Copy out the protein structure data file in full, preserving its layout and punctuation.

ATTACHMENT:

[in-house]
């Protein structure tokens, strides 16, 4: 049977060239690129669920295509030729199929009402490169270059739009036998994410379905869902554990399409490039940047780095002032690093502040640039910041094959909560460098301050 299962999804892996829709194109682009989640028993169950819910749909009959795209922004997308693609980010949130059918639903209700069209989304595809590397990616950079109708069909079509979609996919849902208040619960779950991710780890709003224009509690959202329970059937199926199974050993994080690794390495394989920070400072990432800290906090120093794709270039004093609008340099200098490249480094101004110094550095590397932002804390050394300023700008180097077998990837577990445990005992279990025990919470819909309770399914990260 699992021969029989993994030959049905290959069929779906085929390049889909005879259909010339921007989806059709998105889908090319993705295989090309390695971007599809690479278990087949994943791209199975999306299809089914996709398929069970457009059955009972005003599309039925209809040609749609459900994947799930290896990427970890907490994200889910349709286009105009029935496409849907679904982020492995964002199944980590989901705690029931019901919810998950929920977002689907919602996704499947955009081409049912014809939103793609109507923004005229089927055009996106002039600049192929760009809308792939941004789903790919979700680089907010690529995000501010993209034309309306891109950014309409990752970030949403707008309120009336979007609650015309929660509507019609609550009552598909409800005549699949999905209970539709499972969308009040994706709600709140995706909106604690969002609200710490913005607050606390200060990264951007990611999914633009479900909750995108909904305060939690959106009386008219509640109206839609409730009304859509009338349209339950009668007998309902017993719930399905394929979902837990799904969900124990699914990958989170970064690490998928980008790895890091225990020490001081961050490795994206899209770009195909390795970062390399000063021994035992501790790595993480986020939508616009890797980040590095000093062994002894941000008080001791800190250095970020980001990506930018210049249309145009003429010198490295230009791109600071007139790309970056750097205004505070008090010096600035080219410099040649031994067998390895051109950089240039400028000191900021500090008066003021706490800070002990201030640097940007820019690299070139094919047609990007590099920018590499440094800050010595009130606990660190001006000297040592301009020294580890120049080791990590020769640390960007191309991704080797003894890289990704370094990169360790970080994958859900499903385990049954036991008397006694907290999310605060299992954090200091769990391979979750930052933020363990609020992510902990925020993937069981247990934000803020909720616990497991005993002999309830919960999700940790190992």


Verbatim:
[in-house]
């Protein structure tokens, strides 16, 4: 049977060239690129669920295509030729199929009402490169270059739009036998994410379905869902554990399409490039940047780095002032690093502040640039910041094959909560460098301050 299962999804892996829709194109682009989640028993169950819910749909009959795209922004997308693609980010949130059918639903209700069209989304595809590397990616950079109708069909079509979609996919849902208040619960779950991710780890709003224009509690959202329970059937199926199974050993994080690794390495394989920070400072990432800290906090120093794709270039004093609008340099200098490249480094101004110094550095590397932002804390050394300023700008180097077998990837577990445990005992279990025990919470819909309770399914990260 699992021969029989993994030959049905290959069929779906085929390049889909005879259909010339921007989806059709998105889908090319993705295989090309390695971007599809690479278990087949994943791209199975999306299809089914996709398929069970457009059955009972005003599309039925209809040609749609459900994947799930290896990427970890907490994200889910349709286009105009029935496409849907679904982020492995964002199944980590989901705690029931019901919810998950929920977002689907919602996704499947955009081409049912014809939103793609109507923004005229089927055009996106002039600049192929760009809308792939941004789903790919979700680089907010690529995000501010993209034309309306891109950014309409990752970030949403707008309120009336979007609650015309929660509507019609609550009552598909409800005549699949999905209970539709499972969308009040994706709600709140995706909106604690969002609200710490913005607050606390200060990264951007990611999914633009479900909750995108909904305060939690959106009386008219509640109206839609409730009304859509009338349209339950009668007998309902017993719930399905394929979902837990799904969900124990699914990958989170970064690490998928980008790895890091225990020490001081961050490795994206899209770009195909390795970062390399000063021994035992501790790595993480986020939508616009890797980040590095000093062994002894941000008080001791800190250095970020980001990506930018210049249309145009003429010198490295230009791109600071007139790309970056750097205004505070008090010096600035080219410099040649031994067998390895051109950089240039400028000191900021500090008066003021706490800070002990201030640097940007820019690299070139094919047609990007590099920018590499440094800050010595009130606990660190001006000297040592301009020294580890120049080791990590020769640390960007191309991704080797003894890289990704370094990169360790970080994958859900499903385990049954036991008397006694907290999310605060299992954090200091769990391979979750930052933020363990609020992510902990925020993937069981247990934000803020909720616990497991005993002999309830919960999700940790190992």